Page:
Solitons could power molecular electronics, artificial muscles
Columbus, Ohio -- Scientists have discovered something new about exotic particles called solitons.
Since the 1980s, scientists have known that solitons can carry an electrical charge when traveling through certain organic polymers. A new study now suggests that solitons have intricate internal structures.
Scientists may one day use this information to put the particles to work in molecular electronics and artificial muscles, said Ju Li, assistant professor of materials science and engineering at Ohio State University.
Li explained that each soliton is made up of an electron surrounded by other particles called phonons. Just as a photon is a particle of light energy, a phonon is a particle of vibrational energy.
The new study suggests that the electron inside a soliton can attain different energy states, just like the electron in a hydrogen atom.
"While we know that such internal electronic structures exist in all atoms, this is the first time anyone has shown that such structures exist in a soliton," Li said.
The soliton's quantum mechanical properties -- including these newly discovered energy states -- are important because they affect how the particle carries a charge through organic materials such as conducting polymers at the molecular level.
"These extra electronic states will have an effect -- we just don't know right now if it will be for better or worse," he said.
Li and his longtime collaborators from MIT published their findings in a recent issue of the Proceedings of the National Academy of Sciences (PNAS).
The name "soliton" is short for "solitary wave." Though scientists often treat particles such as electrons as waves, soliton waves are different. Ordinary electron waves spread out and diminish over time, and soliton waves don't.
"It's like when you make a ripple in water -- it quickly spreads and disappears," Li said. "But a soliton is a strange kind of object. Once it is made, it maintains its character for a long time."
In fiber optics, normal light waves gradually flatten out; unless the signal is boosted periodically, it disappears. In contrast, solitonic light waves retain their structure and keep going without assistance. Some telecommunication companies have exploited that fact by using solitons to cheaply send signals over long distances.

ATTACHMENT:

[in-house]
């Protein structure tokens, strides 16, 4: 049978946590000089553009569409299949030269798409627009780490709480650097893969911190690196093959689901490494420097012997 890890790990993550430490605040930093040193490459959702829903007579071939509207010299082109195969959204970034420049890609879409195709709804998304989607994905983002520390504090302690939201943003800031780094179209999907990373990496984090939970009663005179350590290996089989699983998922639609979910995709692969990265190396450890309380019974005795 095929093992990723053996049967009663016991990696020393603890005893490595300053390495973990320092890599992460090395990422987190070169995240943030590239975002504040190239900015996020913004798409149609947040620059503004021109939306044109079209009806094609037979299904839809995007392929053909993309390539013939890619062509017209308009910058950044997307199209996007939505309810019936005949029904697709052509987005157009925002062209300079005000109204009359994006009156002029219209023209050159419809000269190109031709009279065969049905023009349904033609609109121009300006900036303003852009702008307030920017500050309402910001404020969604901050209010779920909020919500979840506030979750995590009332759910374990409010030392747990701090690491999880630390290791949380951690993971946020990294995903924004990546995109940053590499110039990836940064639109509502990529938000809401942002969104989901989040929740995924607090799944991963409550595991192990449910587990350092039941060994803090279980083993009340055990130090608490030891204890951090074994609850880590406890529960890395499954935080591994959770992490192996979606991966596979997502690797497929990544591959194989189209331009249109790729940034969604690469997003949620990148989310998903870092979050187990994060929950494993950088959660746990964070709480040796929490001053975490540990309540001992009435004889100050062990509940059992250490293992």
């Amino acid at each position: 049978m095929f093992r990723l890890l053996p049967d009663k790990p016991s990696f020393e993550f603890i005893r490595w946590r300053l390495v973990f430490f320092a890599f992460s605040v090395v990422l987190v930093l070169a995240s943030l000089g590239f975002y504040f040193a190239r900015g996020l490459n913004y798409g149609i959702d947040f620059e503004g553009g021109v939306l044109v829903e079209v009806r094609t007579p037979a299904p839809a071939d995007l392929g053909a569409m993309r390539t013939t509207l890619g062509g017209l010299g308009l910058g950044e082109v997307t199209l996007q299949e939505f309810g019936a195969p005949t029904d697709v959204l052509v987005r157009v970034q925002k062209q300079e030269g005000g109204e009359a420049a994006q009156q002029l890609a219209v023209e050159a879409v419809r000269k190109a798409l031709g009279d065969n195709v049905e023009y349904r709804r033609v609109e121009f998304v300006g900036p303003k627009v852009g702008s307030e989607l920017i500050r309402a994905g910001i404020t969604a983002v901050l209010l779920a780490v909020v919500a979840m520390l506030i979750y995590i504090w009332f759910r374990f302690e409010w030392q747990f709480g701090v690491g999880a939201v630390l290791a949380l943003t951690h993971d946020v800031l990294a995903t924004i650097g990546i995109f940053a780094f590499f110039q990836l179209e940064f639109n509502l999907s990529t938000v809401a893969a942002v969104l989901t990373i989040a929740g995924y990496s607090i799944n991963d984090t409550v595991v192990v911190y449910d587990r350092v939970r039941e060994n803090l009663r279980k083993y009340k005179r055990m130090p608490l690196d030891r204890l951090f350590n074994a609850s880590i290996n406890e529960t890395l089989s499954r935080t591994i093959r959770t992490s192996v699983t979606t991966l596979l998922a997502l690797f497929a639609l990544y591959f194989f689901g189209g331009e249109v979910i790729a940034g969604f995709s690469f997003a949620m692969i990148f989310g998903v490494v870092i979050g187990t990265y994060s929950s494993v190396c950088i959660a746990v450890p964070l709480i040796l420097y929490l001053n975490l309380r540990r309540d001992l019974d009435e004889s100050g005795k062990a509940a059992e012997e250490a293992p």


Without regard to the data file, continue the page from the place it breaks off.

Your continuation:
Before solitons can be fully exploited in a wider range of applications, scientists must learn more about their basic properties, Li said. He's especially interested in how solitons carry a charge through conducting polymers, which consist of long, skinny chains of molecules.
The tiny chains are practically one-dimensional, and this calls some strange physics into play, Li said.
In their PNAS paper, Li and MIT colleagues Xi Lin, Clemens Först, and Sidney Yip describe a detailed calculation of what happens to solitons at a quantum-mechanical level as they travel along a chain of the organic polymer polyacetylene.
Their mathematical model builds upon a 1979 model called the Su-Schrieffer-Heeger (SSH) model. Alan Heeger, a University of California, Santa Barbara physicist who discovered solitons, won the Nobel Prize in 2000 for his pioneering work on conducting polymers.
Li said the new work extends the SSH model by including the full flexibility of the polymer chain, as well as interactions between electrons.
The finding will likely affect the development of molecular electronics -- devices built from individual molecules.
Because polymer chains tend to bend and twist as solitons pass through them, scientists have wondered whether solitons could be used to power artificial muscles for high-tech robots and devices to aid human mobility. Such muscles would be made of organic polymers, and flex in response to light or electrochemical stimulation.
"If fully understood, solitons may also be harnessed to drive molecular motors in nanotechnology," Li said.
This work was mainly funded by Honda R&D Co., Ltd., with computing resources provided by the Ohio Supercomputer Center.
Contact: Ju Li, (614) 292-9743; Li.email@example.com
Written by Pam Frost Gorder, (614) 292-9475; Gorder.firstname.lastname@example.org
Last reviewed: By John M. Grohol, Psy.D. on 21 Feb 2009
Published on PsychCentral.com. All rights reserved.